I'm standing in Plymouth, naked, and everyone's staring at me. If this was anywhere but the art college, I'd now be bundled into a van by a copper hiding my tackle with his helmet. But here, in the bosom of a white-brick studio, the only heat coming from an electric fire slowly roasting my buttocks, I can swing free in the name of art. I am a life model. Hello, world.
Until today, I'd never been one to unleash myself on others.
So I worried how I'd feel when that robe hit the floor and I was exposed to a roomful of youngsters. 'It's like one of those dreams where you turn up to school naked,' says Naomi Lang, marketing officer at Plymouth College of Art, when she greets me in the canteen. Very similar, I agree, recalling the panic that such dreams inspire. 'I've always quite liked the idea of going to the beach naked,' she adds. Not the kind of thing I need to hear right now. I imagine a room of 25 girls peering out from behind easels as I'm ordered to the front to drape myself naked across a table, lying stone-still for an hour, thinking hard about Susan Boyle.
Lecturer Becalelis Brodskis calms my fears before the session starts. 'If at any point you can feel something happening,' he says, 'just tell me that you need the loo.' Have I brought a robe? he asks. I haven't. I pad barefoot to the studio in nothing but a white sheet, feeling like a kid who's forgotten his PE kit.
It's a relief to find only six students, five of them male, sitting in a semi-circle around a sheet laid out on the floor. Turns out they're animation students who'll be drawing me on laptops. It all seems very laid-back, which is perfect - it's a three-hour class.
My co-model for the session is John, a shy, heavy-set man with hints of grey in his pony-tail, who works at the college modelling full-time. He's wearing a blue robe, which exposes his tattooed feet. He smiles supportively as Bec briefs the students. All too soon, Bec gives us the nod. I look at John, who whips off his robe and places it on a chair, revealing a torso and thighs covered in tattoos. 'Oh, balls,' I think, 'here goes.' One swift action. The chaps are out. The most natural thing in the world.
And to be honest, it is. Once the initial moment is past, it's not as bad as I'd feared. The difficult bit is knowing where to park your gaze. I make eye-contact with an oriental student, and am instantly reminded that I'm naked. I look away and catch a glimpse of John, noting that he has a pierced member. The point where the wall meets the ceiling suddenly becomes fascinating.
Bec is an enthusiastic teacher. He gets us to stand naturally, and asks the students where we might be. One suggests a bus-stop, and they do quick sketches that capture this idea. It leaves me to ponder a couple of questions: where is this nude twosome heading? And where have I stashed my travelcard?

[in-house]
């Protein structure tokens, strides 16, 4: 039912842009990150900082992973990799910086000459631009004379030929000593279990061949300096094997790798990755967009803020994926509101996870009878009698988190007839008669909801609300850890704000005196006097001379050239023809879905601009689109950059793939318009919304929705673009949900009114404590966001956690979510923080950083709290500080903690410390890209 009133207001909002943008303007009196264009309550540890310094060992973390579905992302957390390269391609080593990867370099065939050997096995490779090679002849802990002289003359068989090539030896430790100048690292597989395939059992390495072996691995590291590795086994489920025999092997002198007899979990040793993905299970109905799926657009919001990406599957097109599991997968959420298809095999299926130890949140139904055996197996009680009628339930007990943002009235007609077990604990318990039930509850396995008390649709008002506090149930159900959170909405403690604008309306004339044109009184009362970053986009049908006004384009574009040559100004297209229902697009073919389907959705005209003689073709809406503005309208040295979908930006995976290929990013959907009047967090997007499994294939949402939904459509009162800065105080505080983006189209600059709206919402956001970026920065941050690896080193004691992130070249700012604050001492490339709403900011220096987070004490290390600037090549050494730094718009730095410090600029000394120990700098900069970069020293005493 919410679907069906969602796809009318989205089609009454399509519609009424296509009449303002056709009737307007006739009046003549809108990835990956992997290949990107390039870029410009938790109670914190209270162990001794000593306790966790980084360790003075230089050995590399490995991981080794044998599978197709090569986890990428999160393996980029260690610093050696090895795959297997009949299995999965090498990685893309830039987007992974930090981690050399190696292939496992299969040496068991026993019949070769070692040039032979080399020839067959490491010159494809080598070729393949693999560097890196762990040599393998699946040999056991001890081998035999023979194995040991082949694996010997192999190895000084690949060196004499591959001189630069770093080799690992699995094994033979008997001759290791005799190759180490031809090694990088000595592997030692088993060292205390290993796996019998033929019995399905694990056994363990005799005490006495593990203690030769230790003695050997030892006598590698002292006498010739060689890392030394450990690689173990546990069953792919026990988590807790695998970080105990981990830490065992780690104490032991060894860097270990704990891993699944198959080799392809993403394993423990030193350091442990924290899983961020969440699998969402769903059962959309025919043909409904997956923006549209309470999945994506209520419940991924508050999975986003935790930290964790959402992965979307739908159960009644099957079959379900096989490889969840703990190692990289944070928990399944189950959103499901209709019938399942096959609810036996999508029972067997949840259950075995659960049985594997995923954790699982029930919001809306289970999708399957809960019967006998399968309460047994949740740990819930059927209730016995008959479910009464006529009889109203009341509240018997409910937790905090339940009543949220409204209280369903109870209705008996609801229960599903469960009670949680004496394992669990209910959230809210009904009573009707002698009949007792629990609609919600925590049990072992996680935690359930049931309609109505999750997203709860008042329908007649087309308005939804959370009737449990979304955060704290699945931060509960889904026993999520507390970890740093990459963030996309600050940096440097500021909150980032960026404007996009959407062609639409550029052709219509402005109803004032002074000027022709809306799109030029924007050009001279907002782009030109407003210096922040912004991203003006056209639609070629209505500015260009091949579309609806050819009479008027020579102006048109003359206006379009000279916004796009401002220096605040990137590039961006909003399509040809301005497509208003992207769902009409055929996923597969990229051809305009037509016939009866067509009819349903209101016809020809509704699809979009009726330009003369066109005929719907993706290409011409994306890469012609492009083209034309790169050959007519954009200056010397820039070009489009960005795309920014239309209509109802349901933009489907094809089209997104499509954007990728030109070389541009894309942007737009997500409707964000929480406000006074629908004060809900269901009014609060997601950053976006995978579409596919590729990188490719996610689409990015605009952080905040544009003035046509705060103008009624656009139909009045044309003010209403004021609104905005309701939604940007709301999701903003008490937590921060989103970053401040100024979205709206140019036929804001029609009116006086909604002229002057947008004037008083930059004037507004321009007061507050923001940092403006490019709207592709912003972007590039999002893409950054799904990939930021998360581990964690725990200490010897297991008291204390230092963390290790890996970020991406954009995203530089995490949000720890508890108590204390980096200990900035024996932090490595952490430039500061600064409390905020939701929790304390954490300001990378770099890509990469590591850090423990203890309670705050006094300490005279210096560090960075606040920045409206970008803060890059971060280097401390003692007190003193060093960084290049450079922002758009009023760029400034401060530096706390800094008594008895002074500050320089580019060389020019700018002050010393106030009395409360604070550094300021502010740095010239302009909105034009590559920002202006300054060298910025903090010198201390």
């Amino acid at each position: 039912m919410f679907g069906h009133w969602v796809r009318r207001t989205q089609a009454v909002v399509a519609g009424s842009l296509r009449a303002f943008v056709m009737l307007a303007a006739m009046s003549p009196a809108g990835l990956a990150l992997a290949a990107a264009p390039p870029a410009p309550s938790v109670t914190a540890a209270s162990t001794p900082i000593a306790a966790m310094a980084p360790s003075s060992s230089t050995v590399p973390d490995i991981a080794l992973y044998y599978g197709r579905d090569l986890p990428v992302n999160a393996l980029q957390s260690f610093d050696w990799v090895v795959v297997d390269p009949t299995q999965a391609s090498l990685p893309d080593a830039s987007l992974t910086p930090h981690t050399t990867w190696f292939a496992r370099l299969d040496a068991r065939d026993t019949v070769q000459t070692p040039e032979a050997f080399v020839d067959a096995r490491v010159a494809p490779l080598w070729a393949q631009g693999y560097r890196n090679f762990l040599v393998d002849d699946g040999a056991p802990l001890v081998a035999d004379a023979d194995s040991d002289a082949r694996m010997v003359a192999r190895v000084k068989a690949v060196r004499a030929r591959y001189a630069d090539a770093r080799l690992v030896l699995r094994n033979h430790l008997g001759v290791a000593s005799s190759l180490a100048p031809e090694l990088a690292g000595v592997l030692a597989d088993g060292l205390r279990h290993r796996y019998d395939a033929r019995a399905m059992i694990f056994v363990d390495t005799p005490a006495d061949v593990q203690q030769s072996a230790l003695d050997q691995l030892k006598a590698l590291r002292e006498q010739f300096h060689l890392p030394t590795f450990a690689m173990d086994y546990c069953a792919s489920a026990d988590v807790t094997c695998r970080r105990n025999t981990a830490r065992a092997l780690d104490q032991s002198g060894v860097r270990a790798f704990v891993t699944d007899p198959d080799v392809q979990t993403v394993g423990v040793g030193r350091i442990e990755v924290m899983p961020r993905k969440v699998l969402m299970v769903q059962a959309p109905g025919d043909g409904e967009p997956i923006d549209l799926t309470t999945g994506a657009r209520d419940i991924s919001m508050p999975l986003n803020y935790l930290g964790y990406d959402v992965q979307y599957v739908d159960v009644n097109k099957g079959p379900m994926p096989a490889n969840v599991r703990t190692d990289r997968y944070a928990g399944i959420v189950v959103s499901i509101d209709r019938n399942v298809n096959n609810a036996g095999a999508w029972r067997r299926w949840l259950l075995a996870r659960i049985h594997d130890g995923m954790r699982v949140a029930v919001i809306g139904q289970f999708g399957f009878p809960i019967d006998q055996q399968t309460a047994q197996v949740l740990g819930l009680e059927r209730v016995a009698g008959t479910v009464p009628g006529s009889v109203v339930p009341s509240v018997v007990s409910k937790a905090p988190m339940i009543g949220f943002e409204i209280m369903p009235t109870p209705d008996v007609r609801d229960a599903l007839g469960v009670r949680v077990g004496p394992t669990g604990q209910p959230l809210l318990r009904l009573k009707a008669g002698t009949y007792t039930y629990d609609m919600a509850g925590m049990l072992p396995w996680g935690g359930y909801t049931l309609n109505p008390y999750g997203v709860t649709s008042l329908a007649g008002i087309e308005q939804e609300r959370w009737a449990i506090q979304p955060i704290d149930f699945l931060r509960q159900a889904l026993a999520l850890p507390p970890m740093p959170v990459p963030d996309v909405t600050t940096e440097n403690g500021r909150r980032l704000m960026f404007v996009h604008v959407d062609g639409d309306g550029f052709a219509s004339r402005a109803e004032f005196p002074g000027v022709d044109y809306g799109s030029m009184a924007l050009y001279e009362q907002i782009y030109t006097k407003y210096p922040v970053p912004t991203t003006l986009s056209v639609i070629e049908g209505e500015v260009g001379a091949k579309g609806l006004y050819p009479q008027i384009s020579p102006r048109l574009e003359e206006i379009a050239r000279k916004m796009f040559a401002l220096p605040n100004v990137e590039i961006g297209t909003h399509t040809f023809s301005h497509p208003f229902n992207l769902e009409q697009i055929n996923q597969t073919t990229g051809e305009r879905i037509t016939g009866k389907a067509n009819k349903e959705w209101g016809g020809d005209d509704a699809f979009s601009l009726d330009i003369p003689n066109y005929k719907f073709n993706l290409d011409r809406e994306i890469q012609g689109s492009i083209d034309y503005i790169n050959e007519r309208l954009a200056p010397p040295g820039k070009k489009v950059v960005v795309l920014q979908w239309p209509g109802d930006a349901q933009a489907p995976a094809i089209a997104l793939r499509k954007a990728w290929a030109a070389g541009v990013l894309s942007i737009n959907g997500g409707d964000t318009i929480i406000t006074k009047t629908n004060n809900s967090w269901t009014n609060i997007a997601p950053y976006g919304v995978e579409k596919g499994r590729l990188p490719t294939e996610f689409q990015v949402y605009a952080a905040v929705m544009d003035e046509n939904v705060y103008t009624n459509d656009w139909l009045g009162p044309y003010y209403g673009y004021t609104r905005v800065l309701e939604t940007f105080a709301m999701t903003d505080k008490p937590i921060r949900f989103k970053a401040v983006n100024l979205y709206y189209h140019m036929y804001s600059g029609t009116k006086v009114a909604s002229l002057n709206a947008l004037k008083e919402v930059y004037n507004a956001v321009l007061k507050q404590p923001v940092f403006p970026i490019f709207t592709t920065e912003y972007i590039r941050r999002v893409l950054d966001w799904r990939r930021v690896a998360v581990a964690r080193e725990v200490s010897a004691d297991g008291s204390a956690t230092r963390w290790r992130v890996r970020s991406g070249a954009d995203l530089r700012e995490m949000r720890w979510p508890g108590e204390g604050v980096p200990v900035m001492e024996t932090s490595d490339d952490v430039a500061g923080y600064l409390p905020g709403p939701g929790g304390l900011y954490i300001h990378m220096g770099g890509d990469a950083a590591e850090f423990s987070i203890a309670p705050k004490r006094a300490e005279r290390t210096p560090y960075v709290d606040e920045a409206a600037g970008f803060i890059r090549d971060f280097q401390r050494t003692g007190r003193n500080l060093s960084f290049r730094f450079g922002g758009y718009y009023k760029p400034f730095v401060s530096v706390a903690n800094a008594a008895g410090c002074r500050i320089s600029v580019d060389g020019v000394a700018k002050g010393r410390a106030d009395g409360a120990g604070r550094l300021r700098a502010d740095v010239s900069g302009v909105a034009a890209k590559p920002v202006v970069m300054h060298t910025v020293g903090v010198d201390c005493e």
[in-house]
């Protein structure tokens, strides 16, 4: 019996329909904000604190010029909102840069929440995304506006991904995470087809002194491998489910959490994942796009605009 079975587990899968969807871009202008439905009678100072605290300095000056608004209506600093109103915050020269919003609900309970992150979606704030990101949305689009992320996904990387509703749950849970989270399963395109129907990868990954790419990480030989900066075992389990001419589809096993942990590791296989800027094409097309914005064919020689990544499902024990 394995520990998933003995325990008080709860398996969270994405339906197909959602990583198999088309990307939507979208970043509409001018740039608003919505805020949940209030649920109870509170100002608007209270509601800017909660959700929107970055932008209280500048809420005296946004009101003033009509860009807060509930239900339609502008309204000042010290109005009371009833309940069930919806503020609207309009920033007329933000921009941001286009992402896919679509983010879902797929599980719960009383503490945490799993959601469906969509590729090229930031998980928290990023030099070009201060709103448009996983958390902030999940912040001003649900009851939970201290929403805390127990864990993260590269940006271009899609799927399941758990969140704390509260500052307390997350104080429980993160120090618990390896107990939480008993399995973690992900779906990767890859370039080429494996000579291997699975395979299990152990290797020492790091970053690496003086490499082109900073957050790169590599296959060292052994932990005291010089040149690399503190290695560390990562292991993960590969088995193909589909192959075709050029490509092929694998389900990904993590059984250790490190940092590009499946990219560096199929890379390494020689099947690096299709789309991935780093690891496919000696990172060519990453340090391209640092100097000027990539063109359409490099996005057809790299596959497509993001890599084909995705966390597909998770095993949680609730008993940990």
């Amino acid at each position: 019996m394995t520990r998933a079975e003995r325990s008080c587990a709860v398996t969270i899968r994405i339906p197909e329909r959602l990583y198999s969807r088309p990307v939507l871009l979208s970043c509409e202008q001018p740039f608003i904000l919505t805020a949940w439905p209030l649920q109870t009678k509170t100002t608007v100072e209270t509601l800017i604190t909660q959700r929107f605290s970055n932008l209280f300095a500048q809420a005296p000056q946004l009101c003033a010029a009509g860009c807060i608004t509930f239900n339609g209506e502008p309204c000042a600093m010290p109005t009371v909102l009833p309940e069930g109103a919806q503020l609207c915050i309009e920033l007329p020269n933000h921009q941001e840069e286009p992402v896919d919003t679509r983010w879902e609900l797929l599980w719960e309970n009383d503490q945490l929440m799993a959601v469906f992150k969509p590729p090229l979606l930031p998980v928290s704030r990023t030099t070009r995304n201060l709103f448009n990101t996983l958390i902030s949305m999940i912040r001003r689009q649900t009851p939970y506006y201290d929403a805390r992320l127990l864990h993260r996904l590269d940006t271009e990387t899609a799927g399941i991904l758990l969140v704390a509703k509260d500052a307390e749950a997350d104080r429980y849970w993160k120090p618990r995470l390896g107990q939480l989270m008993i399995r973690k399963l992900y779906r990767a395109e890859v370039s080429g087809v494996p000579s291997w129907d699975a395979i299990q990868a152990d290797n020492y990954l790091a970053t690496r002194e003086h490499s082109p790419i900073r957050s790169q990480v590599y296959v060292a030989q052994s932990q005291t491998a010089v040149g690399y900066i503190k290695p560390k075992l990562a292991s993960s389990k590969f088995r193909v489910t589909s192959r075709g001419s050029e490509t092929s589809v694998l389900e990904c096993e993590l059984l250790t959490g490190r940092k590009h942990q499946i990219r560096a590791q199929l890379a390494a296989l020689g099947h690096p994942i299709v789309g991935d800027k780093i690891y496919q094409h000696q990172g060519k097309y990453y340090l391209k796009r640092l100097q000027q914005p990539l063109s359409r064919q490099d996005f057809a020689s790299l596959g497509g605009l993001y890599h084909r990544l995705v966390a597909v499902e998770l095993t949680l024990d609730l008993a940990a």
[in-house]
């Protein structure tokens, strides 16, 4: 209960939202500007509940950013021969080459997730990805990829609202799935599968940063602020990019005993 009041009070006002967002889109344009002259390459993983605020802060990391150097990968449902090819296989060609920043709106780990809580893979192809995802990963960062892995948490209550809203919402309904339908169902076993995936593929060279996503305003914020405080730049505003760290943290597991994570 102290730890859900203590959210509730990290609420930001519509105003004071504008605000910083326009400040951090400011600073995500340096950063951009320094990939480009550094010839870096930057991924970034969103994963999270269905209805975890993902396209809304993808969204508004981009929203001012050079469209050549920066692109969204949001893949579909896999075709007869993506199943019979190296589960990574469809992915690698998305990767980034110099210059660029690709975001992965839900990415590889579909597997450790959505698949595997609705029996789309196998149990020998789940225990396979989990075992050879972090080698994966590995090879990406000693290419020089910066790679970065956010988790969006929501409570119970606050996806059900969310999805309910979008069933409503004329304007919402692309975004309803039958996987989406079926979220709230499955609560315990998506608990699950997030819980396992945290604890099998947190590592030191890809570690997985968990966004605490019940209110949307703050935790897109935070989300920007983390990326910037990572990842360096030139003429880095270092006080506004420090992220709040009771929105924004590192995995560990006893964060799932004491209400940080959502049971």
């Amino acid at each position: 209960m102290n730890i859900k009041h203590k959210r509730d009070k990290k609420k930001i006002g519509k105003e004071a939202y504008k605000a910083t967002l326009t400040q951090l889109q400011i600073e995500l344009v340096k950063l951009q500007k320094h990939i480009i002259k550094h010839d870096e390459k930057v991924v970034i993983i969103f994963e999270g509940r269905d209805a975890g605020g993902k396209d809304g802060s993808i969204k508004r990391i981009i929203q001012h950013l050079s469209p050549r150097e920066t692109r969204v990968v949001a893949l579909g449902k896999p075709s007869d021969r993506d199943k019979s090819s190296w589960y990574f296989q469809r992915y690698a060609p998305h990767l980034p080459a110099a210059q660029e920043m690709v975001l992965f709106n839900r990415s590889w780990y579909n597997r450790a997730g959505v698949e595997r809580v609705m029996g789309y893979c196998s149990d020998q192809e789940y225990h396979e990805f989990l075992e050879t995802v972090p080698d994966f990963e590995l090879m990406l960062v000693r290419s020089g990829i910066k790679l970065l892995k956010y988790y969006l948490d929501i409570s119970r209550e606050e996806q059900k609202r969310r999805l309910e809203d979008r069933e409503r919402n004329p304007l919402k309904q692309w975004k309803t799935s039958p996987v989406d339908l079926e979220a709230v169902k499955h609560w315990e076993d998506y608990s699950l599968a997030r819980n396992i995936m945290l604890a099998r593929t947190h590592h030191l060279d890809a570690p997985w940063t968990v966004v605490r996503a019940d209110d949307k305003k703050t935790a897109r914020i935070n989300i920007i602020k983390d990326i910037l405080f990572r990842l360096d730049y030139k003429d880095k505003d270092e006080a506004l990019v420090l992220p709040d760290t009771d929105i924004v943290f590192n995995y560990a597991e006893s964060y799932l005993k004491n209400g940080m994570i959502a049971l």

We do a series of 10-minute poses. One involves a chair, on which I sit imagining I'm watching Arsenal-Liverpool on a pub telly. The nakedness soon ceases to be an issue. I realise I'm the only one who cares about me; all the students care about is getting better at art. Between each round, we move back to our corner and climb into our robes. Or sheets. I ask John how he got into it. He says his first time was a couple of years ago, in front of 30 17- to 25-year-olds. He'd turned yellow and sweated.
The college is very serious about its duty of care, both to the 25 models on its books and the students. Everything is done to make the models as relaxed as possible, and to keep the students safe. All potential models have criminal record checks done on them - it has been known for people to enter the life-modelling world because they get a kick out of students seeing them naked.
Most, of course, do it for the money - about £15 an hour - or to benefit learning. And it is fun. Especially in the second half, when the room becomes a film set. Bec sets up a motion scene, and I pretend to push John to the floor. Looking for the best angles, the students move about like film directors, making frames with their hands.
'Do you want them naked?' asks Bec. 'Is there any point?' says John. We do it clothed, the relief palpable on the face of one lad, who has sat down for a striking 'between the knees' shot. The students thrive on this style of learning. At the end, one shows me a rough sequence that he has animated. It's impressive.
I'm back in the canteen, clothed, and Bec asks if I'd do it again. I would. Turning up to school naked wasn't so bad. 'You'll never be freer,' says John. I don't know - a nude dash across the turf at Wembley must be liberating. All in the name of art, of course.
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